Restrictive diet reduces ADHD symptoms
Following a restricted diet and avoiding certain foods may significantly reduce the symptoms of attention deficit hyperactivity disorder (ADHD) in children.
ADHD is one of the most common childhood disorders, affecting about 3 to 5 percent of children globally. The symptoms of the disease, which may continue through adolescence and adulthood, include difficulty staying focused and paying attention, difficulty controlling behavior, and hyperactivity.
Previous studies have suggested that hypersensitivity and allergic reaction to certain foods including many ingredients of junk and fast foods may trigger ADHD symptoms in the affected children.
A new study of 100 ADHD children aged between 4 and 8 years showed that 79 percent of kids following a five-week diet free of processed foods and products which may trigger ADHD symptoms experienced a significant improvement.
The applied diet, known as the restricted elimination diet (RED) was restricted to rice, water, white meat such as turkey, and some fruits and vegetables that are generally considered as unlikely to cause allergies.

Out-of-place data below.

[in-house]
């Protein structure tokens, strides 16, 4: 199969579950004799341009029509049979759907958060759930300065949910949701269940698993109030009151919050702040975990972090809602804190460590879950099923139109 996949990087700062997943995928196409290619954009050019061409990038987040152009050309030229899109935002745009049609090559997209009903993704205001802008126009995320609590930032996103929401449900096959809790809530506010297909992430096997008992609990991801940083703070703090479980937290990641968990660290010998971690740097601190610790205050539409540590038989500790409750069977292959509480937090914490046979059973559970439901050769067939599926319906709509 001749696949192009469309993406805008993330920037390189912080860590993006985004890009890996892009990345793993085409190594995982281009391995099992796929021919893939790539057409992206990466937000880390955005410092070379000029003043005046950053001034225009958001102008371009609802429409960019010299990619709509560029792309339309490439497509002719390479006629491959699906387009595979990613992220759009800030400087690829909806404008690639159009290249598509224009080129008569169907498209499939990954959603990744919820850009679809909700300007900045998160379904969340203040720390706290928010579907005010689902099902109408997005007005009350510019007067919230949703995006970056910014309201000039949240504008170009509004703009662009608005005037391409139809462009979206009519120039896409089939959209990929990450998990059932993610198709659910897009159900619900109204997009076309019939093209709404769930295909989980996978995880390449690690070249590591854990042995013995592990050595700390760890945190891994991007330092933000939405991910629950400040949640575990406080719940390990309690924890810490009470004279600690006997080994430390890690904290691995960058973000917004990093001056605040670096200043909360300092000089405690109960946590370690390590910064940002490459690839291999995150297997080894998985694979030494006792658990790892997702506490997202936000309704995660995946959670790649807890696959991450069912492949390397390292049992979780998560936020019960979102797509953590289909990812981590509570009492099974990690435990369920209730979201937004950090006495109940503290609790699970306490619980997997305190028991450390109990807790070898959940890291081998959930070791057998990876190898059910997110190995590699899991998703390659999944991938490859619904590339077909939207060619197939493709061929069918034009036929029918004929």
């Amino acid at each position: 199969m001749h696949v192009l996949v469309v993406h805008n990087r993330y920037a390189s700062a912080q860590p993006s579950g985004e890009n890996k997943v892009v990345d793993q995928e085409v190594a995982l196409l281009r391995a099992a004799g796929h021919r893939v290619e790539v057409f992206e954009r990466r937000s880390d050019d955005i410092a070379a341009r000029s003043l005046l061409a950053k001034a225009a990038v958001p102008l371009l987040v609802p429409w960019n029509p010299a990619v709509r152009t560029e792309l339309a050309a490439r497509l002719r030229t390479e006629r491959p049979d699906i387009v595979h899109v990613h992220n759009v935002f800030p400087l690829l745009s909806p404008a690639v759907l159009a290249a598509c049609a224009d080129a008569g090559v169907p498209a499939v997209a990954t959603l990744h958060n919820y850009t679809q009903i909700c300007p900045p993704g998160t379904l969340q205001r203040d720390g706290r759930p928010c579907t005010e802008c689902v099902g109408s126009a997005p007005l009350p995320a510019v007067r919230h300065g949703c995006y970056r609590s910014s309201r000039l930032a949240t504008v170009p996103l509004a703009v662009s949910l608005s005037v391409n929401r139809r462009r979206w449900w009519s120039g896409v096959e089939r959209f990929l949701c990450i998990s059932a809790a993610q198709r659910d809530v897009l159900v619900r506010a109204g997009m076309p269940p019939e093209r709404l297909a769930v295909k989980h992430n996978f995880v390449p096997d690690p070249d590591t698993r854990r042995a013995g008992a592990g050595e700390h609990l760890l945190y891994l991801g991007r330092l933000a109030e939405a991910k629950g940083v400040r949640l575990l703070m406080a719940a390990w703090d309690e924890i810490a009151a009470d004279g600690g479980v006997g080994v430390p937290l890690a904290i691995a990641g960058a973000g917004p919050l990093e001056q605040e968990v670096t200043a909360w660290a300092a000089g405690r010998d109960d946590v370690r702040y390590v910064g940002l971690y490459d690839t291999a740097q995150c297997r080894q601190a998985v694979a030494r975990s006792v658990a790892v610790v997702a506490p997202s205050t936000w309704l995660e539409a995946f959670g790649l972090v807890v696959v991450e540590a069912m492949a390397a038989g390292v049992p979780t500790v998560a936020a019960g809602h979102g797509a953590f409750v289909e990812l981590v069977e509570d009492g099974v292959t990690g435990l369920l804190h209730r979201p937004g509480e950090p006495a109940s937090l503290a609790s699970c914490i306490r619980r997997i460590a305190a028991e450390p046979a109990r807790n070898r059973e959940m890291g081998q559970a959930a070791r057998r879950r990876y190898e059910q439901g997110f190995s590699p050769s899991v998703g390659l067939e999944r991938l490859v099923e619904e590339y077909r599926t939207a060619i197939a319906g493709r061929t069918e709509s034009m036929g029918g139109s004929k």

The studied children were also banned from consuming foods often linked with allergies or food intolerances such as wheat, tomatoes, oranges, eggs and dairy products.
According to the findings, the reintroduction of the suspected foods into the ADHD children’s diet is also associated with relapse in two-thirds of them.
"Dietary intervention should be considered in all children with ADHD, provided parents are willing to follow a diagnostic restricted elimination diet for a five-week period, and provided expert supervision is available," wrote Jan Buitelaar and colleagues in The Lancet.
Radboud University researchers believe the prescription of a "strictly supervised restricted elimination diet is a valuable instrument to assess whether ADHD is induced by food."
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